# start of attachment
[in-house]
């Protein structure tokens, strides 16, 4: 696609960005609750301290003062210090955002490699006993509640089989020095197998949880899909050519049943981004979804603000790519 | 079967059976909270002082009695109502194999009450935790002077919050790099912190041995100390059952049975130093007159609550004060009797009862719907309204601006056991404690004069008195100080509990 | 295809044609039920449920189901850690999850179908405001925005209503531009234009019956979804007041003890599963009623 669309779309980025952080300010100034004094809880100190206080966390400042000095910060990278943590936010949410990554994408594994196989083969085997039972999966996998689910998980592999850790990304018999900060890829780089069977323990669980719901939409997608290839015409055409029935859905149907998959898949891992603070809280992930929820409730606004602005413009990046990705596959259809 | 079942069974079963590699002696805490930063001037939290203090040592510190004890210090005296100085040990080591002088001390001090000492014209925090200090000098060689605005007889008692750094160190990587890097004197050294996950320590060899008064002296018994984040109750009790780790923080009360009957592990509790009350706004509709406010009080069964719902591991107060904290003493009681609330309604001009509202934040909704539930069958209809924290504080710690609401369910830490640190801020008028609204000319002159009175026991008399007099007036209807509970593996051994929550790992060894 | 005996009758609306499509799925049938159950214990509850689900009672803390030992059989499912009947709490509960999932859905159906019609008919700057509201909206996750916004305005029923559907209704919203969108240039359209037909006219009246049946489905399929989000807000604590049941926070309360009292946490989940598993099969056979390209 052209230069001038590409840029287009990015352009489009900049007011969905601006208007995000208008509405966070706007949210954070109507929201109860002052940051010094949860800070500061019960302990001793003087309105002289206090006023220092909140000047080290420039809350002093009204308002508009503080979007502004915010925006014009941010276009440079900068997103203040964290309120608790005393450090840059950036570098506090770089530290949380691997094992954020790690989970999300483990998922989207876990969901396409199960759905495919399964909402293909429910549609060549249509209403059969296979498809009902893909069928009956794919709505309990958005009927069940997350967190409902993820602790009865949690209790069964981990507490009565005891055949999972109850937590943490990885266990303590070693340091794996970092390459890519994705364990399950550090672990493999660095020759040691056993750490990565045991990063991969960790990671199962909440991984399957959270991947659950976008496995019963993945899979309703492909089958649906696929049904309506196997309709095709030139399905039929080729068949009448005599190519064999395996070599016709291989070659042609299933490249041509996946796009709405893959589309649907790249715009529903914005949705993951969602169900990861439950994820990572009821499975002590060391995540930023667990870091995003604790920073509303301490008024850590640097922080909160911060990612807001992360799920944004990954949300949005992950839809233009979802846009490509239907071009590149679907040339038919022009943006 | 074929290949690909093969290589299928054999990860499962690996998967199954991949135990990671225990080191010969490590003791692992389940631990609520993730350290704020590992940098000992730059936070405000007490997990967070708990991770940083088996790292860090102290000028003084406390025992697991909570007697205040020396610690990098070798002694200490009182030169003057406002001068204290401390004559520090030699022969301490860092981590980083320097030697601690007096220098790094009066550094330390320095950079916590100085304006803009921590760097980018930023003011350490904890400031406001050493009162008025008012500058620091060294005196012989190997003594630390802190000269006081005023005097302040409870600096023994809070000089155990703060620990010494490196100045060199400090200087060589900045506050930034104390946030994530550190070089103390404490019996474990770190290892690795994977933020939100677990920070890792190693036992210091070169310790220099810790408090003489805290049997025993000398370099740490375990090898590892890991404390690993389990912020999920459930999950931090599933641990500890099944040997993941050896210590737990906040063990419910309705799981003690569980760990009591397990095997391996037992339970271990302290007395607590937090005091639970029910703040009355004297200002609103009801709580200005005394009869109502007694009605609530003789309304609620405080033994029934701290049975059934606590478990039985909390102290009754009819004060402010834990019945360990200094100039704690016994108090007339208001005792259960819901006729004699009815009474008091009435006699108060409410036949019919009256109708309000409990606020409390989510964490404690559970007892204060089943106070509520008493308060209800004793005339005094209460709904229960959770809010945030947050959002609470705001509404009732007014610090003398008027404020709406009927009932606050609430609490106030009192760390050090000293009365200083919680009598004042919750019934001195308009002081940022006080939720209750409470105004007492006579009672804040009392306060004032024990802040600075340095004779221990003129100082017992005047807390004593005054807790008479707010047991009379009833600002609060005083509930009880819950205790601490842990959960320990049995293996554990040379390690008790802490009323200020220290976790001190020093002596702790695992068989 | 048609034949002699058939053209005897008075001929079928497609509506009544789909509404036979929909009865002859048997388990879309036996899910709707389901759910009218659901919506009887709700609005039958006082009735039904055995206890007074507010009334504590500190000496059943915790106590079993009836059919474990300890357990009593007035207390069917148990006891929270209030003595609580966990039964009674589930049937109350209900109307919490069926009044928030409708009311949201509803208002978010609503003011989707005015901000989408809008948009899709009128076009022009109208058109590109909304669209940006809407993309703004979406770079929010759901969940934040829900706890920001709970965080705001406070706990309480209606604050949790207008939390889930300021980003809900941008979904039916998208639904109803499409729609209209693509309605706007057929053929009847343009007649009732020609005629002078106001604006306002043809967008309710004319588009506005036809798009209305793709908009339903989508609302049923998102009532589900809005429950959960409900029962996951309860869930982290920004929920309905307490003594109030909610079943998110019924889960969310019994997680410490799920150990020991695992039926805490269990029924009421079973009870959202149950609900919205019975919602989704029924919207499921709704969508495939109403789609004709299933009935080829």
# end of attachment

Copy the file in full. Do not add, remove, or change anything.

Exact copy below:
[in-house]
């Protein structure tokens, strides 16, 4: 696609960005609750301290003062210090955002490699006993509640089989020095197998949880899909050519049943981004979804603000790519 | 079967059976909270002082009695109502194999009450935790002077919050790099912190041995100390059952049975130093007159609550004060009797009862719907309204601006056991404690004069008195100080509990 | 295809044609039920449920189901850690999850179908405001925005209503531009234009019956979804007041003890599963009623 669309779309980025952080300010100034004094809880100190206080966390400042000095910060990278943590936010949410990554994408594994196989083969085997039972999966996998689910998980592999850790990304018999900060890829780089069977323990669980719901939409997608290839015409055409029935859905149907998959898949891992603070809280992930929820409730606004602005413009990046990705596959259809 | 079942069974079963590699002696805490930063001037939290203090040592510190004890210090005296100085040990080591002088001390001090000492014209925090200090000098060689605005007889008692750094160190990587890097004197050294996950320590060899008064002296018994984040109750009790780790923080009360009957592990509790009350706004509709406010009080069964719902591991107060904290003493009681609330309604001009509202934040909704539930069958209809924290504080710690609401369910830490640190801020008028609204000319002159009175026991008399007099007036209807509970593996051994929550790992060894 | 005996009758609306499509799925049938159950214990509850689900009672803390030992059989499912009947709490509960999932859905159906019609008919700057509201909206996750916004305005029923559907209704919203969108240039359209037909006219009246049946489905399929989000807000604590049941926070309360009292946490989940598993099969056979390209 052209230069001038590409840029287009990015352009489009900049007011969905601006208007995000208008509405966070706007949210954070109507929201109860002052940051010094949860800070500061019960302990001793003087309105002289206090006023220092909140000047080290420039809350002093009204308002508009503080979007502004915010925006014009941010276009440079900068997103203040964290309120608790005393450090840059950036570098506090770089530290949380691997094992954020790690989970999300483990998922989207876990969901396409199960759905495919399964909402293909429910549609060549249509209403059969296979498809009902893909069928009956794919709505309990958005009927069940997350967190409902993820602790009865949690209790069964981990507490009565005891055949999972109850937590943490990885266990303590070693340091794996970092390459890519994705364990399950550090672990493999660095020759040691056993750490990565045991990063991969960790990671199962909440991984399957959270991947659950976008496995019963993945899979309703492909089958649906696929049904309506196997309709095709030139399905039929080729068949009448005599190519064999395996070599016709291989070659042609299933490249041509996946796009709405893959589309649907790249715009529903914005949705993951969602169900990861439950994820990572009821499975002590060391995540930023667990870091995003604790920073509303301490008024850590640097922080909160911060990612807001992360799920944004990954949300949005992950839809233009979802846009490509239907071009590149679907040339038919022009943006 | 074929290949690909093969290589299928054999990860499962690996998967199954991949135990990671225990080191010969490590003791692992389940631990609520993730350290704020590992940098000992730059936070405000007490997990967070708990991770940083088996790292860090102290000028003084406390025992697991909570007697205040020396610690990098070798002694200490009182030169003057406002001068204290401390004559520090030699022969301490860092981590980083320097030697601690007096220098790094009066550094330390320095950079916590100085304006803009921590760097980018930023003011350490904890400031406001050493009162008025008012500058620091060294005196012989190997003594630390802190000269006081005023005097302040409870600096023994809070000089155990703060620990010494490196100045060199400090200087060589900045506050930034104390946030994530550190070089103390404490019996474990770190290892690795994977933020939100677990920070890792190693036992210091070169310790220099810790408090003489805290049997025993000398370099740490375990090898590892890991404390690993389990912020999920459930999950931090599933641990500890099944040997993941050896210590737990906040063990419910309705799981003690569980760990009591397990095997391996037992339970271990302290007395607590937090005091639970029910703040009355004297200002609103009801709580200005005394009869109502007694009605609530003789309304609620405080033994029934701290049975059934606590478990039985909390102290009754009819004060402010834990019945360990200094100039704690016994108090007339208001005792259960819901006729004699009815009474008091009435006699108060409410036949019919009256109708309000409990606020409390989510964490404690559970007892204060089943106070509520008493308060209800004793005339005094209460709904229960959770809010945030947050959002609470705001509404009732007014610090003398008027404020709406009927009932606050609430609490106030009192760390050090000293009365200083919680009598004042919750019934001195308009002081940022006080939720209750409470105004007492006579009672804040009392306060004032024990802040600075340095004779221990003129100082017992005047807390004593005054807790008479707010047991009379009833600002609060005083509930009880819950205790601490842990959960320990049995293996554990040379390690008790802490009323200020220290976790001190020093002596702790695992068989 | 048609034949002699058939053209005897008075001929079928497609509506009544789909509404036979929909009865002859048997388990879309036996899910709707389901759910009218659901919506009887709700609005039958006082009735039904055995206890007074507010009334504590500190000496059943915790106590079993009836059919474990300890357990009593007035207390069917148990006891929270209030003595609580966990039964009674589930049937109350209900109307919490069926009044928030409708009311949201509803208002978010609503003011989707005015901000989408809008948009899709009128076009022009109208058109590109909304669209940006809407993309703004979406770079929010759901969940934040829900706890920001709970965080705001406070706990309480209606604050949790207008939390889930300021980003809900941008979904039916998208639904109803499409729609209209693509309605706007057929053929009847343009007649009732020609005629002078106001604006306002043809967008309710004319588009506005036809798009209305793709908009339903989508609302049923998102009532589900809005429950959960409900029962996951309860869930982290920004929920309905307490003594109030909610079943998110019924889960969310019994997680410490799920150990020991695992039926805490269990029924009421079973009870959202149950609900919205019975919602989704029924919207499921709704969508495939109403789609004709299933009935080829």